Industrial Agriculture: In the Dock | While the problem of incentives in North Korean agriculture are real enough, they can hardly explain the decline in food production in the 1990s. At least part of the story of that decline is the highly industrialized model of agricultural production that emerged in North Korea, as manifest in the high levels of fertilizer utilization. As such, the end of subsidies from the USSR and China in the early 1990s and the ensuing energy crisis had a highly damaging impact on production levels, leading to the famine. The recovery of North Korea agriculture thus continues to be hampered by North Korea’s ongoing energy problems.
Increased incentives may have some positive impact, but the situation in North Korea seems a world away from the gains in food production made in China, many of which were based on prior improvements in productivity as a result of the adoption of new technologies in the 1970s.
The success of North Korea’s SOE reforms is more difficult to judge. It is important to note, however, that SOE reform in China was far from a success story. Indeed, the part of China that most resembles North Korea’s failing SOE-centered economy is the struggling northeast, which has fallen behind the more dynamic coastal provinces. China’s dynamism following Deng Xiaoping’s reforms came not from the state-owned sector but from the emerging ‘second economy’ in the form of the rise of the getihu (个体户; small ‘private’ businesses) and the town and village enterprises (乡镇企业; TVEs).
There are indeed parallels between the getihu and the North Korean donju (돈주; money masters) Both have adopted a strategy of “wearing a red cap,” namely running what are in reality private firms whilst maintaining a de jure SOE status. It should be noted, however, that a large proportion of North Korea’s donju are engaged in the service economy rather than manufacturing. As an expression of North Korea’s dependency vis-à-vis the Chinese economy, they are often involved in selling China-sourced products in North Korean markets.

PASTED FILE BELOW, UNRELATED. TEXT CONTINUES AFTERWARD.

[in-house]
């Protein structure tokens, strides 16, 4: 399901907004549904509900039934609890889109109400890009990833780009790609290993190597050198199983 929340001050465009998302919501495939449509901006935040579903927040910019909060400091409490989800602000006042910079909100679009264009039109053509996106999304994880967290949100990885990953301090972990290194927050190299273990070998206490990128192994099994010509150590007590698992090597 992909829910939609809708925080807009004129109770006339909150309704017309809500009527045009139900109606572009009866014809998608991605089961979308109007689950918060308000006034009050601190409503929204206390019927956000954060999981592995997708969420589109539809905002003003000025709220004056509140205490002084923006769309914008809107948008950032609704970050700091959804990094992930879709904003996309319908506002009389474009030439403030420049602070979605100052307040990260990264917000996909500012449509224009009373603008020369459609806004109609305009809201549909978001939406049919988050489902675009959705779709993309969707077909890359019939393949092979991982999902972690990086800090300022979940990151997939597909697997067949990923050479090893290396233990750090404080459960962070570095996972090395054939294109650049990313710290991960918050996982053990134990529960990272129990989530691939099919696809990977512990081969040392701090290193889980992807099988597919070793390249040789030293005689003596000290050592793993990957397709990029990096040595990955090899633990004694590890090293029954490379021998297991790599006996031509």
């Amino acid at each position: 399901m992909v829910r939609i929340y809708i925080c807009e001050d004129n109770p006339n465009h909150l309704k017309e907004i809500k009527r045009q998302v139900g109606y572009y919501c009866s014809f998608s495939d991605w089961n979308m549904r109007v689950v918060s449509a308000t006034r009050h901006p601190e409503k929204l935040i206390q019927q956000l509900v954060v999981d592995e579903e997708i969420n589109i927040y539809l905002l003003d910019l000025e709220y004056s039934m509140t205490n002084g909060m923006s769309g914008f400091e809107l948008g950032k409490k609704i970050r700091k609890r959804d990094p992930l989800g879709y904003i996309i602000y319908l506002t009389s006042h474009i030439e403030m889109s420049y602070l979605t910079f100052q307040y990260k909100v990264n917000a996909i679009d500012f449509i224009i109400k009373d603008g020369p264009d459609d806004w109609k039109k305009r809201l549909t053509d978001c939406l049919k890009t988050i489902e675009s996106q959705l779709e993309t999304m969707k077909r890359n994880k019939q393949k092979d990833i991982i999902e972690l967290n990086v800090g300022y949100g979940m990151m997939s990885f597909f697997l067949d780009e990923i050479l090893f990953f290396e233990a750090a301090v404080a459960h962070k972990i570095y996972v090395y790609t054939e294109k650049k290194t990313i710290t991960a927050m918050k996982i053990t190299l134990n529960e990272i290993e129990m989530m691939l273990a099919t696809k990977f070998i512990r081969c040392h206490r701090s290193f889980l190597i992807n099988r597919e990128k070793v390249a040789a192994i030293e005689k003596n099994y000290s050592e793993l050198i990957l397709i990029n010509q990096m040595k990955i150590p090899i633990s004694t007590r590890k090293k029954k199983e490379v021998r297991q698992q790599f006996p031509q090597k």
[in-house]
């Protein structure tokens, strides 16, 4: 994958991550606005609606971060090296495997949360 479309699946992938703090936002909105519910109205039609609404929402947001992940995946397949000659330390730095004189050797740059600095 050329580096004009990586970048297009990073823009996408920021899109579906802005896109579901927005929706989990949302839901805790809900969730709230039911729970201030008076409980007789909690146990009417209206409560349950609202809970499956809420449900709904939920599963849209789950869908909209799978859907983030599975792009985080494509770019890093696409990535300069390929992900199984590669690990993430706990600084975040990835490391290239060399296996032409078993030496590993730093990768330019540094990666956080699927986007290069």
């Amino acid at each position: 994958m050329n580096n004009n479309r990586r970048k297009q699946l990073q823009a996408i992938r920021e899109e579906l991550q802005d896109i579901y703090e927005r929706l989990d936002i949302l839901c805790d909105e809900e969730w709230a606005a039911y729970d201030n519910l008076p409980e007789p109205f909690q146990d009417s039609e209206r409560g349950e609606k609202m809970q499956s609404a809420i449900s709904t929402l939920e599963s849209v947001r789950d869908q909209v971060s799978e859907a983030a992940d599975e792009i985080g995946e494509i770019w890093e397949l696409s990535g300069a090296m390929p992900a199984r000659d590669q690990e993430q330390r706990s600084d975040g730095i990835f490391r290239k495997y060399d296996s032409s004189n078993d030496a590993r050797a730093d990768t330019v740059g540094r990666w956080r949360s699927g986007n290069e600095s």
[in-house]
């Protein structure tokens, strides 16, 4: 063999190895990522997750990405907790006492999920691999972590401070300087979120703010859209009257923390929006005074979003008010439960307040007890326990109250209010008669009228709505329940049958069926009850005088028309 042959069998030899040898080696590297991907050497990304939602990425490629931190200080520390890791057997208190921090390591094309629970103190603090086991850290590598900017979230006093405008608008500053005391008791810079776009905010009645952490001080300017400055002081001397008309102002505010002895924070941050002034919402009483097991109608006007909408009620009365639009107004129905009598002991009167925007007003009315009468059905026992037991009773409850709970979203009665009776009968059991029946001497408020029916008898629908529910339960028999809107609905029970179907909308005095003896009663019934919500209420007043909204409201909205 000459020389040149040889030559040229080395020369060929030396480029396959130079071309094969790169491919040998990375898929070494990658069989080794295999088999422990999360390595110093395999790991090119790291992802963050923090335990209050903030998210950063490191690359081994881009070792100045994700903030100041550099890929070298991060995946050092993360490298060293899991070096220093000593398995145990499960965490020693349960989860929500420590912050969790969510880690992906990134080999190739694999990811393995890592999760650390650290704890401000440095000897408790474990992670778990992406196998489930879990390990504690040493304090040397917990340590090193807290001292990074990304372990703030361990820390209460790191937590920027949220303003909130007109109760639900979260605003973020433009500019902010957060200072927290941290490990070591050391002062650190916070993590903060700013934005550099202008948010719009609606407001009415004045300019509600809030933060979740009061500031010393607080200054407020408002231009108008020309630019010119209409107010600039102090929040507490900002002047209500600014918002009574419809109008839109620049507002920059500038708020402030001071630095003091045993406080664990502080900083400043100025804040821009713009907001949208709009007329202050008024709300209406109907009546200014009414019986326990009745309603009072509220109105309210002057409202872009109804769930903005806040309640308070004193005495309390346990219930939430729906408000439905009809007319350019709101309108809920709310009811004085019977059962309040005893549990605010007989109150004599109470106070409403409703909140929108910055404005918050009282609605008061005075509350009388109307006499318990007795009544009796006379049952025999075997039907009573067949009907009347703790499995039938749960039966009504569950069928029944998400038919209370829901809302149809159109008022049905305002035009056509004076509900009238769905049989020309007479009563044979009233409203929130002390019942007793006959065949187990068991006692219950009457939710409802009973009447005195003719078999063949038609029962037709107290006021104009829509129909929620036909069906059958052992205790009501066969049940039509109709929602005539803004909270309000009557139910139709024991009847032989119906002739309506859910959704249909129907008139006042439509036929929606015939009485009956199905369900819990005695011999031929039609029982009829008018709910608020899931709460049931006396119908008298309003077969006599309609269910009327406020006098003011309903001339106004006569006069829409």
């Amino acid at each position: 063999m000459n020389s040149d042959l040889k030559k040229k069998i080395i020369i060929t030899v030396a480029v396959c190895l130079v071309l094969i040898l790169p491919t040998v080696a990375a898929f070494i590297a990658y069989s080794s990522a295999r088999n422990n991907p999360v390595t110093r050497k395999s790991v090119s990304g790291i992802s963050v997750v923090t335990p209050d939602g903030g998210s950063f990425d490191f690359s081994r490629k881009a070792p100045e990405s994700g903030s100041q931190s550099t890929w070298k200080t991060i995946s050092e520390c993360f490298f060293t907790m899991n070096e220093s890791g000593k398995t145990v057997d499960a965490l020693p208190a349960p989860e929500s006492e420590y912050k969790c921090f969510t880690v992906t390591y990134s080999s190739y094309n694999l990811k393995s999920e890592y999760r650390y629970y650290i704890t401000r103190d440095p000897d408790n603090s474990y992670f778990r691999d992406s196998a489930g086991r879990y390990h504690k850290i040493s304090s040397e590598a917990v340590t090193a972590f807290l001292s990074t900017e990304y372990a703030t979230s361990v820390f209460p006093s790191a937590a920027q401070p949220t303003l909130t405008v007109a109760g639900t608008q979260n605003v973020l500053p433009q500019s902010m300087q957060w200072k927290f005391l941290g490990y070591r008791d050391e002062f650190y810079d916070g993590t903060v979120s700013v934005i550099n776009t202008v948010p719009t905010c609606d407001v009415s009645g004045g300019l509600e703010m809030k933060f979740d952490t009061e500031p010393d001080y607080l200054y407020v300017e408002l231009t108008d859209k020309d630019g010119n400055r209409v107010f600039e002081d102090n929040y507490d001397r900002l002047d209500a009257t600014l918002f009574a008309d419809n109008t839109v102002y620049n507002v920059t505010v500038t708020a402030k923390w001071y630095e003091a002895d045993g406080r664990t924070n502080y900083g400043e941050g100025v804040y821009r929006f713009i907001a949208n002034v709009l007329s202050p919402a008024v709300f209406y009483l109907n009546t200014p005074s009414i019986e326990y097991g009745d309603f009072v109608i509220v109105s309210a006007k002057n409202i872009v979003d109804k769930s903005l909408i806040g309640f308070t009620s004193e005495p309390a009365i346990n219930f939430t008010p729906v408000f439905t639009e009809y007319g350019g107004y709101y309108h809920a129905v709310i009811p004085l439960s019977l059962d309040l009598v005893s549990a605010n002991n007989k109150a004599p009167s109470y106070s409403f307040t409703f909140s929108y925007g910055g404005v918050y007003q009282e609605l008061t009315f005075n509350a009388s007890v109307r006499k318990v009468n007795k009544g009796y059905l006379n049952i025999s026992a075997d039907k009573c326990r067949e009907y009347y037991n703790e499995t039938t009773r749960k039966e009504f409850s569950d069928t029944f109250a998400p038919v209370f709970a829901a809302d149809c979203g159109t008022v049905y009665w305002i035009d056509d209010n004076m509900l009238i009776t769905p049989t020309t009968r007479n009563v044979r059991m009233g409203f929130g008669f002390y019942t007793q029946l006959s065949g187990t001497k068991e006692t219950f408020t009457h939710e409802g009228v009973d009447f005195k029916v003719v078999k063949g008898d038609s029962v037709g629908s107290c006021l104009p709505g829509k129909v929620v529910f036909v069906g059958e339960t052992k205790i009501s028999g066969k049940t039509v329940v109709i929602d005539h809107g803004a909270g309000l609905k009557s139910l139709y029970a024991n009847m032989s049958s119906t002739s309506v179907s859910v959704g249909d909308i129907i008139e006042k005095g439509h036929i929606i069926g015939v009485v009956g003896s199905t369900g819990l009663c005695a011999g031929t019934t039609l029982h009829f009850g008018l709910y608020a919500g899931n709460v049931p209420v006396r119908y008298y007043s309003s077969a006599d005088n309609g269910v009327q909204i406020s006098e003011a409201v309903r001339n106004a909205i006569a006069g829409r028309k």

In terms of TVEs, however, there is a further reason why North Korea’s adaptation of the Chinese model is unlikely to bring similar results. TVEs were established out of the formal de-collectivization of agriculture in the early 1980s. However, a key feature of the North Korean system is that despite the adoption of the Field Responsibility System, the collective farms themselves have not (yet) been dissolved.
Muddling Through: Special Economic Zones | More importantly, China was largely an agrarian society at the time of the onset of economic reform, and as a result, was able to allow the growth of a sizable “second economy” outside of the state-planned sector. Politically, therefore, market reforms were easier to achieve as they did not impinge upon vested interests. Improvements in agricultural productivity released labor from the land, thereby underpinning the growth of the coastal industries. Given North Korea’s already high rate of industrialization and urbanization, there is no such surplus of labour in the countryside waiting to be released into industry.
Attracting foreign investment through the establishment of enclave special economic zones is an alternative way in which North Korea can revitalize its industrial base. Indeed, the Pyongyang government has been enthusiastic with regards to establishing such zones. However, given the fact that North Korea’s geopolitical environment is far more adverse than that enjoyed by China as it embarked upon its reforms, it would be naive to believe that North Korea could reproduce a Shenzhen-style economic success story.
None of this is to suggest that Pyongyang’s reform program will not bring some improvements to agricultural and industrial efficiency. However, it is important not to assume that Chinese-style policies will necessarily bring Chinese-style results.